GlobalData forecasts that IBS-related sales will follow a growing trend until 2023. The steady and continuous growth in this market will be driven by:

  • the increasing uptake of Ironwood/Actavis/Almirall/Astellas' Linzess, and its anticipated launch in Japan in 2017
  • the anticipated label expansion of Salix/Alfa Wassermann/Norgine/Bama-Geve's Xifaxan for diarrhoea-predominant IBS (IBS-D)
  • the potential introduction of four late-stage pipeline products into the IBS market
  • the increasing number of prevalent cases of IBS.

The main corporate strategy trend in the IBS market is for companies to enter into partnerships to develop and market products in different markets. Examples include the partnerships of Sucombo, Takeda and Abbot Japan for Amitiza (lubiprostone); of Ironwood, Actavis, Almirall and Astellas for Linzess; of Salix and Alfa Wassermann for Xifaxan; and of AstraZeneca and Ardelyx for tenapanor. With only a small number of products indicated for IBS that were initially developed by small pharmaceutical companies, GlobalData expects these alliances and partnerships to continue as medium or large pharmaceutical companies attempt to bring new products into the IBS market.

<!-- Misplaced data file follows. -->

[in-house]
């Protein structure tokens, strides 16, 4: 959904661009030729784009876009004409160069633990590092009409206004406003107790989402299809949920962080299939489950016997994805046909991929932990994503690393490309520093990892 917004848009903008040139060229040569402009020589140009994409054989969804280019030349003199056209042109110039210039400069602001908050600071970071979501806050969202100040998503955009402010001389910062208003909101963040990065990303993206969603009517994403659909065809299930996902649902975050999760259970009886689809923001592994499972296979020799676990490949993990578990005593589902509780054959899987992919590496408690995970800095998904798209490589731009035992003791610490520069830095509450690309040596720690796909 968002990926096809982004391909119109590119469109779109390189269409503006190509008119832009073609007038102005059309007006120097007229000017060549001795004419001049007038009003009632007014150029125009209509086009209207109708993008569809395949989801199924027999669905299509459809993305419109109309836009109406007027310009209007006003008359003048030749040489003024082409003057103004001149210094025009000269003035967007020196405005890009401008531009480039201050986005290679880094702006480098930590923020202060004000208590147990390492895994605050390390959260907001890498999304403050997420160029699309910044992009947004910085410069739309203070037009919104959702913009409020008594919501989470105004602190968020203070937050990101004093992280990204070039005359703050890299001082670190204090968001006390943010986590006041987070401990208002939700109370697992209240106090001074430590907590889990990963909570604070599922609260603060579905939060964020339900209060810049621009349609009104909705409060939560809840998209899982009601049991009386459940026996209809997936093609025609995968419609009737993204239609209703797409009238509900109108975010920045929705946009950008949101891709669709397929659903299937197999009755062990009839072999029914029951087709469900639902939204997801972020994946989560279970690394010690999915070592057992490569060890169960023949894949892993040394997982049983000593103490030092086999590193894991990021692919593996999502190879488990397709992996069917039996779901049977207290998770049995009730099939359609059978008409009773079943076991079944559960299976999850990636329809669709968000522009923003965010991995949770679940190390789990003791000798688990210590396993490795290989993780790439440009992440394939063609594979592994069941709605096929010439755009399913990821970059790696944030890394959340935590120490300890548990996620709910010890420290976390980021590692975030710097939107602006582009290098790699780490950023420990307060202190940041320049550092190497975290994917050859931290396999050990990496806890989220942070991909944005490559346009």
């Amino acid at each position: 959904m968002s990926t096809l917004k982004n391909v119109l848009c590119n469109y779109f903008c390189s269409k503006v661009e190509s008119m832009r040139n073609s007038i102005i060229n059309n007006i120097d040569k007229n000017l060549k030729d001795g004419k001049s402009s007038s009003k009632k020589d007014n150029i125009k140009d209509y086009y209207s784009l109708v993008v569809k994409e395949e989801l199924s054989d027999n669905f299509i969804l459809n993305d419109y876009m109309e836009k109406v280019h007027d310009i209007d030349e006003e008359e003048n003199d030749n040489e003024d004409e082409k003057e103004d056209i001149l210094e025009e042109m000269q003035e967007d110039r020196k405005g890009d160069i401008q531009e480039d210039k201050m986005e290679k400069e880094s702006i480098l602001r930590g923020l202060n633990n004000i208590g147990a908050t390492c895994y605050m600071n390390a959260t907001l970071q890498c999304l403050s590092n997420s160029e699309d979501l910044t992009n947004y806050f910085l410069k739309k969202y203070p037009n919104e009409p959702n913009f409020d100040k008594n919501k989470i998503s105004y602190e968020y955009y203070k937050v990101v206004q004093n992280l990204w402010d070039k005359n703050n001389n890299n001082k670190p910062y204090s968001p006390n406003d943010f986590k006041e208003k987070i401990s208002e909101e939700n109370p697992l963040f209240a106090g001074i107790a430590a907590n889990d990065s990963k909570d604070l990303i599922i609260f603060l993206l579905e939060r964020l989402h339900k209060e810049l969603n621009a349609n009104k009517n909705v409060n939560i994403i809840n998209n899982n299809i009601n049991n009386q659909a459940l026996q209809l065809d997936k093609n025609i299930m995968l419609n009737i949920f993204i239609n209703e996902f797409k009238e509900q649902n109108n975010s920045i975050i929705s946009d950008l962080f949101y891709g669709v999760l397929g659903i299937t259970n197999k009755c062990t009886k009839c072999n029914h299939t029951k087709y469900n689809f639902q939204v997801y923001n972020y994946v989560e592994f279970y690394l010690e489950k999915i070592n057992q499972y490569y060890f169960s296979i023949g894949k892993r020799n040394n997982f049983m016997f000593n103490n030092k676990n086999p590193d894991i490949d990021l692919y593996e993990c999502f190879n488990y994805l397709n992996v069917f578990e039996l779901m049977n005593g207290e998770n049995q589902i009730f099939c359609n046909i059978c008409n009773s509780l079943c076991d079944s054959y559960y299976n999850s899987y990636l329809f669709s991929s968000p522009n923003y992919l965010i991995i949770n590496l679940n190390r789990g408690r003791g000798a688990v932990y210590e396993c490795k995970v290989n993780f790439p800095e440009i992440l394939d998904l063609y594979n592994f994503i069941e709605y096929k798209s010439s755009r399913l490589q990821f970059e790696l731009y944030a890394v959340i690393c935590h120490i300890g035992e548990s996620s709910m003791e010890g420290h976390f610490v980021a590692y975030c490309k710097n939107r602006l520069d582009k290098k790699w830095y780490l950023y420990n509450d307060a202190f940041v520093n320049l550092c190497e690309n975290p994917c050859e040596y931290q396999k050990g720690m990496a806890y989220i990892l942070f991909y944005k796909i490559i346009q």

Other key strategies that the players in the IBS market are pursuing include the development of a complementary portfolio of products for the treatment of different IBS subtypes, and the development of products with novel mechanisms of action.

GlobalData anticipates that five new products have the potential to enter the IBS market during the 2013-2023 forecast period. This includes the anticipated label expansion of the antibiotic, Xifaxan, for IBS-D, the introduction of two additional products for IBS-D (Furiex's [Actavis] eluxadoline and Menarini's ibodutant), and two products for IBS-C (Synergy's plecanatide and AstraZeneca/Ardelyx's tenapanor).